Boris Johnson is facing a court room showdown over claims he made about Brexit during the referendum campaign.
A private prosecution case is set to be lodged against the former foreign secretary who sensationally quit the cabinet after the prime minister revealed her Chequers plan.
Marcus J Ball has spent the past two years building the case against Johnson and even put his career on hold to spend more time gathering evidence.
The 28-year-old is now working with Lewis Power QC, of Church Court Chambers, to bring a charge of misconduct in public office. The specific accusation focuses on the claim that the UK sends £350m to the EU each week which Mr Ball disputes.
Infamously, the Vote Leave bus repeated that claim and suggested the money should instead be spent on the National Health Service.
Mr Ball told The New European: ‘The initial motivation was I thought the lies that politicians were saying to the public were disgusting. When the result happened I was very shocked and I started to look at some of the things both the Leave and Remain campaigns had been saying. Three days after the result I began planning the case.
‘I was very emotional about what had happened. I was very angry.
‘Words that were used such as ‘spend,’ or ‘send’ money to the EU – that is what we are interested in. When people said ‘take back control’ of that £350m a week – that is not of interest because it is open to interpretation.
‘I believe politicians lie all the time. This precedent would not – sadly – stop all lying in politics but it would, I hope, stop some of the more serious ones.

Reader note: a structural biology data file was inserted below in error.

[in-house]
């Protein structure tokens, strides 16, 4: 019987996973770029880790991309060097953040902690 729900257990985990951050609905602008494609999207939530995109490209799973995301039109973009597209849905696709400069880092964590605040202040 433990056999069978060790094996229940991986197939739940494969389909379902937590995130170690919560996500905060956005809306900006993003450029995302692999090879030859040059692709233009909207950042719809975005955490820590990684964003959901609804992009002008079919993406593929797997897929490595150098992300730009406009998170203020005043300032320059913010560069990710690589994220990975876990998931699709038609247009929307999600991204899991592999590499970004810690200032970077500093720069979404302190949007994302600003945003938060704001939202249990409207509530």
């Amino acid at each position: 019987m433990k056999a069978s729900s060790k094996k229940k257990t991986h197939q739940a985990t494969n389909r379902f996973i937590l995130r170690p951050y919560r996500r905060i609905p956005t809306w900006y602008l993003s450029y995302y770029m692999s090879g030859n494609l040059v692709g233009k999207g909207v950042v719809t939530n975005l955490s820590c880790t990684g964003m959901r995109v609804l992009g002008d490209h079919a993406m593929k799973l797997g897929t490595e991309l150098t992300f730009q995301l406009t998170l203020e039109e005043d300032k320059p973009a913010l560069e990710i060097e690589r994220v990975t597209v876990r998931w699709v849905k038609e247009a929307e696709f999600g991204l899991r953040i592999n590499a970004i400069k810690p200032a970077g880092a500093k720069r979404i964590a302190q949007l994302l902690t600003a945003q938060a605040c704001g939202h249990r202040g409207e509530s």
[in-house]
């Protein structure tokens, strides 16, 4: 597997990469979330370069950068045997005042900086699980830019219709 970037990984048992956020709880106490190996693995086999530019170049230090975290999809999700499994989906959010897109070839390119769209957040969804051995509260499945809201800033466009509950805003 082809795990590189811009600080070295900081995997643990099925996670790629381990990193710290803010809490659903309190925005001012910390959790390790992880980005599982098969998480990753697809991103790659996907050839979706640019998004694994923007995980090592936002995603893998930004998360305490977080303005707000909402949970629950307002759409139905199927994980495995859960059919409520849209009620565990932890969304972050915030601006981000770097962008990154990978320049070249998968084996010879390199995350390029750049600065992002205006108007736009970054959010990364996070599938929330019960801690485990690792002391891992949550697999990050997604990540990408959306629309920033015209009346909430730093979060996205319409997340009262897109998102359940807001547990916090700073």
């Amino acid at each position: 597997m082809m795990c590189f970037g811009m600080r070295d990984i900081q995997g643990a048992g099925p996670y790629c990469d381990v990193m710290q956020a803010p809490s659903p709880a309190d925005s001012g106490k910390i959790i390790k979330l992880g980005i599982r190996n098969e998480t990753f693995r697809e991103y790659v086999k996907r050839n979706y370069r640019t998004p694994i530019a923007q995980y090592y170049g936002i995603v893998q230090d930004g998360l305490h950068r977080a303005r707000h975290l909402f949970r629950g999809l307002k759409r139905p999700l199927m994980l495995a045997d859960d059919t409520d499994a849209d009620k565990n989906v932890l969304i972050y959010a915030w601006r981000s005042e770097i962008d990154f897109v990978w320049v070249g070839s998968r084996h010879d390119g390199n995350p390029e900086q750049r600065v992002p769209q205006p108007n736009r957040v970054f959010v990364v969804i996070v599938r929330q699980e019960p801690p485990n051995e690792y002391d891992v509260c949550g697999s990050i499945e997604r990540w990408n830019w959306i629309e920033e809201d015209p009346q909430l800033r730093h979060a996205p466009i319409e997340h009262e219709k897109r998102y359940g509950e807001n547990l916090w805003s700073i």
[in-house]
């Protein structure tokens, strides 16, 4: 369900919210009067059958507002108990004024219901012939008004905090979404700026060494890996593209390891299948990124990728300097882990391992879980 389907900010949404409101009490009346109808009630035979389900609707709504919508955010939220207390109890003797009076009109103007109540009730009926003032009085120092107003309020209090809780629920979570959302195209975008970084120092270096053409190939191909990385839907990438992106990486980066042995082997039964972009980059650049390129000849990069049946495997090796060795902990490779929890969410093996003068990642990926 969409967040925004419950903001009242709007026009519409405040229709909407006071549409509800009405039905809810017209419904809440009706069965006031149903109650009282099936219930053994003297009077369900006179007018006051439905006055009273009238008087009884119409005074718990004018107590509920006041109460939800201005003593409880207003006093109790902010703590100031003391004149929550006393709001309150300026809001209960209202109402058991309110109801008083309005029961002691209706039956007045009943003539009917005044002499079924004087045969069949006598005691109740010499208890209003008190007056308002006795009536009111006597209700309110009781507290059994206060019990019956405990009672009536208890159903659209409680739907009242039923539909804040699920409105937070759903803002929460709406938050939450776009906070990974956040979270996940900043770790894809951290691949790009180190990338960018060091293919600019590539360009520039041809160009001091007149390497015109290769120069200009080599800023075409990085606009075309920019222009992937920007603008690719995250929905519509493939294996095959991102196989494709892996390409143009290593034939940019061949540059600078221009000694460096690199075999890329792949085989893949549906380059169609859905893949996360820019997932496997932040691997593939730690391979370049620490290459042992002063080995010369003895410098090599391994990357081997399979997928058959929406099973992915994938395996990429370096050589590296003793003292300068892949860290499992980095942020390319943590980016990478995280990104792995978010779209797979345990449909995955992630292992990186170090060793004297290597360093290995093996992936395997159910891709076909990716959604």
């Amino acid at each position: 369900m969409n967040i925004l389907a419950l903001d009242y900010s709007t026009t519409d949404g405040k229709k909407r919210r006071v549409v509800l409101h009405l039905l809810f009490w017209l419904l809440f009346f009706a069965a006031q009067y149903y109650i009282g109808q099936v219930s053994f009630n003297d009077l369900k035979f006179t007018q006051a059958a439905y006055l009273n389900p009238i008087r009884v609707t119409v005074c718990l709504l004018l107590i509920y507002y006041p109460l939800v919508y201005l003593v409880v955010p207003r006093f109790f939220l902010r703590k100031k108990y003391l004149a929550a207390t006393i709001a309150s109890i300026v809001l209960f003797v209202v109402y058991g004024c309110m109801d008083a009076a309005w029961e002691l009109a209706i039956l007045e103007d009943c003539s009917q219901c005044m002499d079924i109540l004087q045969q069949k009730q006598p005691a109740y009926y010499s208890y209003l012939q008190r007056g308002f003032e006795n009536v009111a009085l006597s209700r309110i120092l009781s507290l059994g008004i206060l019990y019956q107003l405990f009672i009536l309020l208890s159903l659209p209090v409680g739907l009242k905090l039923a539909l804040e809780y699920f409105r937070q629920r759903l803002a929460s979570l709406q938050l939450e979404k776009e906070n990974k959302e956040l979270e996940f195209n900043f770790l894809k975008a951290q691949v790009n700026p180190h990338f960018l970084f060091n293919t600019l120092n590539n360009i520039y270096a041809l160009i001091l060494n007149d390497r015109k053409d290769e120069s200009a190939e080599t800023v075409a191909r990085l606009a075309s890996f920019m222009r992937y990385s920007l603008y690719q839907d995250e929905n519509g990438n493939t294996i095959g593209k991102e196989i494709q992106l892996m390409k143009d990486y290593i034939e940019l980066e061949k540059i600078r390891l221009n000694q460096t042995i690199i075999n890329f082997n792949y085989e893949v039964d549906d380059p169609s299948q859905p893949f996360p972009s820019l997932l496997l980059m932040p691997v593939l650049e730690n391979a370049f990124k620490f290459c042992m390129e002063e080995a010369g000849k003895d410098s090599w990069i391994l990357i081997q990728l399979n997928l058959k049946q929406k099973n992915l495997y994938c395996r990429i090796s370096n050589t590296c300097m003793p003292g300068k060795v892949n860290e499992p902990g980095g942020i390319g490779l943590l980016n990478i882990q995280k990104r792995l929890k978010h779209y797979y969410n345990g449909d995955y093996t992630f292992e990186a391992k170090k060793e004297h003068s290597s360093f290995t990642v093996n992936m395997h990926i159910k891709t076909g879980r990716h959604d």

‘My intention was to prosecute a lot more people than just Boris. But as we went on the case narrowed and we came to the conclusion that this was the best course of action.
‘This is not a vendetta. I just want a better politics. People are often sceptical about what I am doing but I am trying to make a change and make politicians think twice about how they behave.
‘This is not about stopping Brexit though. This is about changing the way our politicians behave.
‘Lewis Power is going to be supported by two junior barristers and a company of solicitors. I have personally carried out the vast majority of the research.
‘So far we have raised £200,000 from 5,000 backers. We need to raise more funds though. I believe it will cost around £2m to fully fund the court action.’
Once the papers have been lodged a decision will be made by the court about whether the prosecution should continue to trial.
Johnson was not available for comment but sources highlighted an announcement by then health secretary Jeremy Hunt that the government would spend more on the NHS post-Brexit.